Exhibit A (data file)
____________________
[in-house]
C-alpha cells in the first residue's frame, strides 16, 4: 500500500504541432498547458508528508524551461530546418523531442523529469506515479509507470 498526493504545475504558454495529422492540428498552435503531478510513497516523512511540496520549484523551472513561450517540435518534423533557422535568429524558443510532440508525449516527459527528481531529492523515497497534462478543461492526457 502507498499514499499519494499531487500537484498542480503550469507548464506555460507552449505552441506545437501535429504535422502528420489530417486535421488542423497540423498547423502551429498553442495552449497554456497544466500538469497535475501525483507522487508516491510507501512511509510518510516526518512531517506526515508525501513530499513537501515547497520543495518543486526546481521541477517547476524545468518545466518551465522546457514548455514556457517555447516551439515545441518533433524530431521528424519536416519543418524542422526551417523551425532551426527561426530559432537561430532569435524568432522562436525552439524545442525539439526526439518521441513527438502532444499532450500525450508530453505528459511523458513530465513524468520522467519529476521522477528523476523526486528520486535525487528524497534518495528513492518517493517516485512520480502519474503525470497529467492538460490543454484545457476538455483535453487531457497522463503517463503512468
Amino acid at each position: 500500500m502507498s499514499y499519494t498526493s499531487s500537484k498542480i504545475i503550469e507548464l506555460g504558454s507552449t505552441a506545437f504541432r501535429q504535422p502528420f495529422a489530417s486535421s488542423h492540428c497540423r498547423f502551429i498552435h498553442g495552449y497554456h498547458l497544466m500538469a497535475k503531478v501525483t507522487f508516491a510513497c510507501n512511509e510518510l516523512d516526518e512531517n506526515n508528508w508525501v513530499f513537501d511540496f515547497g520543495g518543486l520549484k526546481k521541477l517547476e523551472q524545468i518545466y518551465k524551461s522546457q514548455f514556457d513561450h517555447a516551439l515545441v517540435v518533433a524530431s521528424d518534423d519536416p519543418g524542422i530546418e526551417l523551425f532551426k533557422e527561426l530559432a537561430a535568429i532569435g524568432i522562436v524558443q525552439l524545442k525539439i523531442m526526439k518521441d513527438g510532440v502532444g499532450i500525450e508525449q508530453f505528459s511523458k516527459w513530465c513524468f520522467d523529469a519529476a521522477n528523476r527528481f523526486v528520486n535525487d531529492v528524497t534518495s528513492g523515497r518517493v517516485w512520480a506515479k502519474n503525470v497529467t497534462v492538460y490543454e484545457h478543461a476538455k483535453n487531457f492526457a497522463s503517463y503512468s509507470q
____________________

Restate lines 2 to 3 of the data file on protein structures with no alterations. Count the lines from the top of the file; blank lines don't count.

C-alpha cells in the first residue's frame, strides 16, 4: 500500500504541432498547458508528508524551461530546418523531442523529469506515479509507470 498526493504545475504558454495529422492540428498552435503531478510513497516523512511540496520549484523551472513561450517540435518534423533557422535568429524558443510532440508525449516527459527528481531529492523515497497534462478543461492526457 502507498499514499499519494499531487500537484498542480503550469507548464506555460507552449505552441506545437501535429504535422502528420489530417486535421488542423497540423498547423502551429498553442495552449497554456497544466500538469497535475501525483507522487508516491510507501512511509510518510516526518512531517506526515508525501513530499513537501515547497520543495518543486526546481521541477517547476524545468518545466518551465522546457514548455514556457517555447516551439515545441518533433524530431521528424519536416519543418524542422526551417523551425532551426527561426530559432537561430532569435524568432522562436525552439524545442525539439526526439518521441513527438502532444499532450500525450508530453505528459511523458513530465513524468520522467519529476521522477528523476523526486528520486535525487528524497534518495528513492518517493517516485512520480502519474503525470497529467492538460490543454484545457476538455483535453487531457497522463503517463503512468
Amino acid at each position: 500500500m502507498s499514499y499519494t498526493s499531487s500537484k498542480i504545475i503550469e507548464l506555460g504558454s507552449t505552441a506545437f504541432r501535429q504535422p502528420f495529422a489530417s486535421s488542423h492540428c497540423r498547423f502551429i498552435h498553442g495552449y497554456h498547458l497544466m500538469a497535475k503531478v501525483t507522487f508516491a510513497c510507501n512511509e510518510l516523512d516526518e512531517n506526515n508528508w508525501v513530499f513537501d511540496f515547497g520543495g518543486l520549484k526546481k521541477l517547476e523551472q524545468i518545466y518551465k524551461s522546457q514548455f514556457d513561450h517555447a516551439l515545441v517540435v518533433a524530431s521528424d518534423d519536416p519543418g524542422i530546418e526551417l523551425f532551426k533557422e527561426l530559432a537561430a535568429i532569435g524568432i522562436v524558443q525552439l524545442k525539439i523531442m526526439k518521441d513527438g510532440v502532444g499532450i500525450e508525449q508530453f505528459s511523458k516527459w513530465c513524468f520522467d523529469a519529476a521522477n528523476r527528481f523526486v528520486n535525487d531529492v528524497t534518495s528513492g523515497r518517493v517516485w512520480a506515479k502519474n503525470v497529467t497534462v492538460y490543454e484545457h478543461a476538455k483535453n487531457f492526457a497522463s503517463y503512468s509507470q